Today, even the most powerful lasers and radios are millions of times weaker than needed to heat sizeable portions of the ionosphere. (Of course, producing hotspots in tiny volumes anywhere is not a problem, but these have zero effect on the weather or earthquakes.) Perhaps in some future century a laser might be able to do this job.
Dr Rahman says he is uncertain if HAARP could equal a nuclear weapon or perhaps be even more destructive. But if it is actually the super-weapon that he alleges, then the laws of physics will have to be overturned. Physicists will have the sad task of unlearning all that they know and burning their useless books. With a heavy heart, I shall return all my physics degrees.
Scientists sometimes disagree — this is how scientific disputes are resolved. But it is worth asking if at least some genuine scientists support Dr Rahman’s claims. He provides no examples. Instead, he quotes President Hugo Chavez of Venezuela, who accused the US of causing the Haiti earthquake. While I admire Chavez for standing up to political bullying by the US, I am not sure he knows anything about plate tectonics. In fact, his claim caused seismologists to crack up with laughter.
Dr Rahman also quotes a 1999 committee of the European Union Parliament that called for HAARP to be examined by an international independent body. I do not know if any of the committee members were scientists. But 11 years later, the EU has not called for further investigation, nor alleged that HAARP has caused natural disasters.
The good doctor enthusiastically endorses the statements of Dr Nick Begich, one of HAARP’s most vocal critics, and refers to him reverentially as a scientist. But Begich’s website says that he obtained a doctorate in traditional medicine from The Open International University for Complementary Medicines in 1994. In other words Begich is not a scientist, but a homeopath who obtained a mail order degree.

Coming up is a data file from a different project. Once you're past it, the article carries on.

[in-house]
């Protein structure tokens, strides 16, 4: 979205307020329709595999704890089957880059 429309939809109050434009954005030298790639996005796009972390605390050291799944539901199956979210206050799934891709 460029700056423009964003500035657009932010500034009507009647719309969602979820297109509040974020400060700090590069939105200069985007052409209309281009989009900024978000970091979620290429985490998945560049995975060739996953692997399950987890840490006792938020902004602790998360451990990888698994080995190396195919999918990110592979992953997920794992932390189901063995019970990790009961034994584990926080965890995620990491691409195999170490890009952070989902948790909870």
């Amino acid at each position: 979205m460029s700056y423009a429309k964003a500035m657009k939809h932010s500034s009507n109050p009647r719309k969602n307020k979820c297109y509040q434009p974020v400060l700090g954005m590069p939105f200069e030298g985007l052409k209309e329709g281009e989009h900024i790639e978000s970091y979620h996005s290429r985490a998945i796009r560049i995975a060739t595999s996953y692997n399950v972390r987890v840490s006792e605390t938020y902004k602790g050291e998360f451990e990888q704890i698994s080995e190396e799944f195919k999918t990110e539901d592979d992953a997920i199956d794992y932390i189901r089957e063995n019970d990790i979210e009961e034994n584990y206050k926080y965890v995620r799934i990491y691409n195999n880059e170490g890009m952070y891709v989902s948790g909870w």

Yet another quoted “authority” is the arch conspiracy theorist, Michel Chossudovsky, a retired professor of economics in Ottawa. In Dr Rahman’s pantheon of ‘experts’, none has published a scientific paper in a reputable science journal that demonstrates a connection between ionospheric physics and any weather or subterranean phenomenon. In short, Dr Rahman’s claims about HAARP are based on pseudo-science promoted by conspiracy theorists who blame America for all grief in the world.
Once science loses its objectivity and becomes enslaved to any kind of ideology or political opinion, it becomes useless.
Quack science does not just cost money. It also confuses people, engages them in bizarre conspiracy theories, and decreases society’s collective ability to make sensible decisions. One must therefore seriously question whether a pseudoscience organisation like Comstech deserves lavish funding from poor Pakistanis. We have better things to spend our money on. As for the world of science: it will not even notice Comstech’s demise.
The writer teaches physics at Quaid-i-Azam University, Islamabad.